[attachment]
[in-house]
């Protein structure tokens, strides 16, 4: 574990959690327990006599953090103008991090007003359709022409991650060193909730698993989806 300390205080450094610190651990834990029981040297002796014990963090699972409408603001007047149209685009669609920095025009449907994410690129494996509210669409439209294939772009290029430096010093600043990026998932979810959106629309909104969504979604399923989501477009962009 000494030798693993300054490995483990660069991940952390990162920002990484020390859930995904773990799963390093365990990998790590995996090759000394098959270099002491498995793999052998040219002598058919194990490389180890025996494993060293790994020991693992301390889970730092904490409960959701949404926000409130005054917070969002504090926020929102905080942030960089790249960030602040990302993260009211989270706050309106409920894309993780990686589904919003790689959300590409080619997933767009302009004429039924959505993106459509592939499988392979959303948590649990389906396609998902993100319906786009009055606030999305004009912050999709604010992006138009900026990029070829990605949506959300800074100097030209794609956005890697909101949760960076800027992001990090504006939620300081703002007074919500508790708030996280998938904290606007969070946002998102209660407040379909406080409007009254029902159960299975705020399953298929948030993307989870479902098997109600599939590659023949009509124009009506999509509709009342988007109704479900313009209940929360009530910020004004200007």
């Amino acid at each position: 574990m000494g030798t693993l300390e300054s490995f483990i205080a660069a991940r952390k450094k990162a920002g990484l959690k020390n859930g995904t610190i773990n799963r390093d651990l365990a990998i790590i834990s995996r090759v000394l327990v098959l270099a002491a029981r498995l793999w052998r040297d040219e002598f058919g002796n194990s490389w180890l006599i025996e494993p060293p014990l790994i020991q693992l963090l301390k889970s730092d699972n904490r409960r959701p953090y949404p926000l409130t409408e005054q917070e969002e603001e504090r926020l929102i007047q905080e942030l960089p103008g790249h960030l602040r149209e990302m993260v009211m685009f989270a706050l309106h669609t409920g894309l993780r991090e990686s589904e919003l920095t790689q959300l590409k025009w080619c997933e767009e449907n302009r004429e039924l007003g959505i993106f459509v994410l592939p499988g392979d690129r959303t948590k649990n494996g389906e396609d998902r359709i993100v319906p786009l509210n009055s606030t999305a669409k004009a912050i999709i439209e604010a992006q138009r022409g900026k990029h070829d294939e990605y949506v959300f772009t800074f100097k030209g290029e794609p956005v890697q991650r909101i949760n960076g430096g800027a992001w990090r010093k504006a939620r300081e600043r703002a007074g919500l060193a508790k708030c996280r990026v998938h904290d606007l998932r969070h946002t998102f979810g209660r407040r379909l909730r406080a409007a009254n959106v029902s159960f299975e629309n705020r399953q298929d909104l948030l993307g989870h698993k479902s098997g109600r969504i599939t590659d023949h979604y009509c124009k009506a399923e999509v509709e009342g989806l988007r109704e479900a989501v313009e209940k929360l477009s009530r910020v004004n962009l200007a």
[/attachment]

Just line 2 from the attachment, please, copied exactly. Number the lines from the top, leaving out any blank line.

């Protein structure tokens, strides 16, 4: 574990959690327990006599953090103008991090007003359709022409991650060193909730698993989806 300390205080450094610190651990834990029981040297002796014990963090699972409408603001007047149209685009669609920095025009449907994410690129494996509210669409439209294939772009290029430096010093600043990026998932979810959106629309909104969504979604399923989501477009962009 000494030798693993300054490995483990660069991940952390990162920002990484020390859930995904773990799963390093365990990998790590995996090759000394098959270099002491498995793999052998040219002598058919194990490389180890025996494993060293790994020991693992301390889970730092904490409960959701949404926000409130005054917070969002504090926020929102905080942030960089790249960030602040990302993260009211989270706050309106409920894309993780990686589904919003790689959300590409080619997933767009302009004429039924959505993106459509592939499988392979959303948590649990389906396609998902993100319906786009009055606030999305004009912050999709604010992006138009900026990029070829990605949506959300800074100097030209794609956005890697909101949760960076800027992001990090504006939620300081703002007074919500508790708030996280998938904290606007969070946002998102209660407040379909406080409007009254029902159960299975705020399953298929948030993307989870479902098997109600599939590659023949009509124009009506999509509709009342988007109704479900313009209940929360009530910020004004200007």